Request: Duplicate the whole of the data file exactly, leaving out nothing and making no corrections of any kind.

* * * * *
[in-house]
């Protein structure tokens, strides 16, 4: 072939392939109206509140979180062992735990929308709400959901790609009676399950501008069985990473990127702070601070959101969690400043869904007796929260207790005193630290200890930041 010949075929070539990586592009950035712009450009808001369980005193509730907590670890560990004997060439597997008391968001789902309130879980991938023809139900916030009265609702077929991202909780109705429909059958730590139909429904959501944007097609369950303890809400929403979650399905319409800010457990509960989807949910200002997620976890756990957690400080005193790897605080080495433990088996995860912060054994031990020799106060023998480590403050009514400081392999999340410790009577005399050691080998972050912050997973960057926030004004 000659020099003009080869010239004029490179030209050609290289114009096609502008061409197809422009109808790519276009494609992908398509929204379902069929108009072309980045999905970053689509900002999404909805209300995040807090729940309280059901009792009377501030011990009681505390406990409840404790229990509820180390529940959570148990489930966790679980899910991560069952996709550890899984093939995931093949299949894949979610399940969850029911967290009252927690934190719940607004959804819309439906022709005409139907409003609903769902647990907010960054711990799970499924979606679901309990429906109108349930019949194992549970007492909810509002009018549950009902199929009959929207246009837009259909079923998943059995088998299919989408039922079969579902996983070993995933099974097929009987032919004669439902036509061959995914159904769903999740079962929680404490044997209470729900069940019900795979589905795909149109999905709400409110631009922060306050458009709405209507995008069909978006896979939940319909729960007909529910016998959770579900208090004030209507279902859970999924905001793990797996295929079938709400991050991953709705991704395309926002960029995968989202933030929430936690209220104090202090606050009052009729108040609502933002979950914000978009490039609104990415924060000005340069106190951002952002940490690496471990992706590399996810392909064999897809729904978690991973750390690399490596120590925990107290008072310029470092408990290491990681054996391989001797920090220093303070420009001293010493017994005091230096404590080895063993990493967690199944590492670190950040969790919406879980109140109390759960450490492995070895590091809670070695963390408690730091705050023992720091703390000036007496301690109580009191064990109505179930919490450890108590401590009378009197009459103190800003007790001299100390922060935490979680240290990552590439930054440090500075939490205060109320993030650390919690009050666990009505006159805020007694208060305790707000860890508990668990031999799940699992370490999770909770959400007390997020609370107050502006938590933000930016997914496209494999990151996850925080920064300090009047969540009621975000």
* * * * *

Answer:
[in-house]
């Protein structure tokens, strides 16, 4: 072939392939109206509140979180062992735990929308709400959901790609009676399950501008069985990473990127702070601070959101969690400043869904007796929260207790005193630290200890930041 010949075929070539990586592009950035712009450009808001369980005193509730907590670890560990004997060439597997008391968001789902309130879980991938023809139900916030009265609702077929991202909780109705429909059958730590139909429904959501944007097609369950303890809400929403979650399905319409800010457990509960989807949910200002997620976890756990957690400080005193790897605080080495433990088996995860912060054994031990020799106060023998480590403050009514400081392999999340410790009577005399050691080998972050912050997973960057926030004004 000659020099003009080869010239004029490179030209050609290289114009096609502008061409197809422009109808790519276009494609992908398509929204379902069929108009072309980045999905970053689509900002999404909805209300995040807090729940309280059901009792009377501030011990009681505390406990409840404790229990509820180390529940959570148990489930966790679980899910991560069952996709550890899984093939995931093949299949894949979610399940969850029911967290009252927690934190719940607004959804819309439906022709005409139907409003609903769902647990907010960054711990799970499924979606679901309990429906109108349930019949194992549970007492909810509002009018549950009902199929009959929207246009837009259909079923998943059995088998299919989408039922079969579902996983070993995933099974097929009987032919004669439902036509061959995914159904769903999740079962929680404490044997209470729900069940019900795979589905795909149109999905709400409110631009922060306050458009709405209507995008069909978006896979939940319909729960007909529910016998959770579900208090004030209507279902859970999924905001793990797996295929079938709400991050991953709705991704395309926002960029995968989202933030929430936690209220104090202090606050009052009729108040609502933002979950914000978009490039609104990415924060000005340069106190951002952002940490690496471990992706590399996810392909064999897809729904978690991973750390690399490596120590925990107290008072310029470092408990290491990681054996391989001797920090220093303070420009001293010493017994005091230096404590080895063993990493967690199944590492670190950040969790919406879980109140109390759960450490492995070895590091809670070695963390408690730091705050023992720091703390000036007496301690109580009191064990109505179930919490450890108590401590009378009197009459103190800003007790001299100390922060935490979680240290990552590439930054440090500075939490205060109320993030650390919690009050666990009505006159805020007694208060305790707000860890508990668990031999799940699992370490999770909770959400007390997020609370107050502006938590933000930016997914496209494999990151996850925080920064300090009047969540009621975000």